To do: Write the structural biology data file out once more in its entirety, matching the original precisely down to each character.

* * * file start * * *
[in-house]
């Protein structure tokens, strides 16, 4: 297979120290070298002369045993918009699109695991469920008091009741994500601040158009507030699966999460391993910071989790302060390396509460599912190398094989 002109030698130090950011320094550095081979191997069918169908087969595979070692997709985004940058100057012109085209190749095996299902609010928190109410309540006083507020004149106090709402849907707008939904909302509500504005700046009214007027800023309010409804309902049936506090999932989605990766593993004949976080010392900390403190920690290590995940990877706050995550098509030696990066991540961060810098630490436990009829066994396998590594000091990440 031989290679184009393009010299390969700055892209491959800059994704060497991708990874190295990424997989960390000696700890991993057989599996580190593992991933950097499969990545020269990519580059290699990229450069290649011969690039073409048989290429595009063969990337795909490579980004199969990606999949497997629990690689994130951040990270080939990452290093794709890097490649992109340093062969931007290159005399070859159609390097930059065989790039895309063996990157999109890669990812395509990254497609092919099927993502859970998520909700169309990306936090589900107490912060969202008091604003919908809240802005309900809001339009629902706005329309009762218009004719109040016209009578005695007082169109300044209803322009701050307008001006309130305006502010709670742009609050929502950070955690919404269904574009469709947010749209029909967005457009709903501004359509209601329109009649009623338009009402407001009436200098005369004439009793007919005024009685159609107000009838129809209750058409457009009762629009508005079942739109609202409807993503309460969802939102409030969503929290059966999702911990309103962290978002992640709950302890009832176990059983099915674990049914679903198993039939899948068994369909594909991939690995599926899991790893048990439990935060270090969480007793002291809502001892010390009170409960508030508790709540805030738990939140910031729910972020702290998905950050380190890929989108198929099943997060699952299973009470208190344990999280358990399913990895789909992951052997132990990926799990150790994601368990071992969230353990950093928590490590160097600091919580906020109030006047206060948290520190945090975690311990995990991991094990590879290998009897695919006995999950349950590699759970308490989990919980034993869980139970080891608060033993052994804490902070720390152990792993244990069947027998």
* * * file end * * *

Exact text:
[in-house]
């Protein structure tokens, strides 16, 4: 297979120290070298002369045993918009699109695991469920008091009741994500601040158009507030699966999460391993910071989790302060390396509460599912190398094989 002109030698130090950011320094550095081979191997069918169908087969595979070692997709985004940058100057012109085209190749095996299902609010928190109410309540006083507020004149106090709402849907707008939904909302509500504005700046009214007027800023309010409804309902049936506090999932989605990766593993004949976080010392900390403190920690290590995940990877706050995550098509030696990066991540961060810098630490436990009829066994396998590594000091990440 031989290679184009393009010299390969700055892209491959800059994704060497991708990874190295990424997989960390000696700890991993057989599996580190593992991933950097499969990545020269990519580059290699990229450069290649011969690039073409048989290429595009063969990337795909490579980004199969990606999949497997629990690689994130951040990270080939990452290093794709890097490649992109340093062969931007290159005399070859159609390097930059065989790039895309063996990157999109890669990812395509990254497609092919099927993502859970998520909700169309990306936090589900107490912060969202008091604003919908809240802005309900809001339009629902706005329309009762218009004719109040016209009578005695007082169109300044209803322009701050307008001006309130305006502010709670742009609050929502950070955690919404269904574009469709947010749209029909967005457009709903501004359509209601329109009649009623338009009402407001009436200098005369004439009793007919005024009685159609107000009838129809209750058409457009009762629009508005079942739109609202409807993503309460969802939102409030969503929290059966999702911990309103962290978002992640709950302890009832176990059983099915674990049914679903198993039939899948068994369909594909991939690995599926899991790893048990439990935060270090969480007793002291809502001892010390009170409960508030508790709540805030738990939140910031729910972020702290998905950050380190890929989108198929099943997060699952299973009470208190344990999280358990399913990895789909992951052997132990990926799990150790994601368990071992969230353990950093928590490590160097600091919580906020109030006047206060948290520190945090975690311990995990991991094990590879290998009897695919006995999950349950590699759970308490989990919980034993869980139970080891608060033993052994804490902070720390152990792993244990069947027998």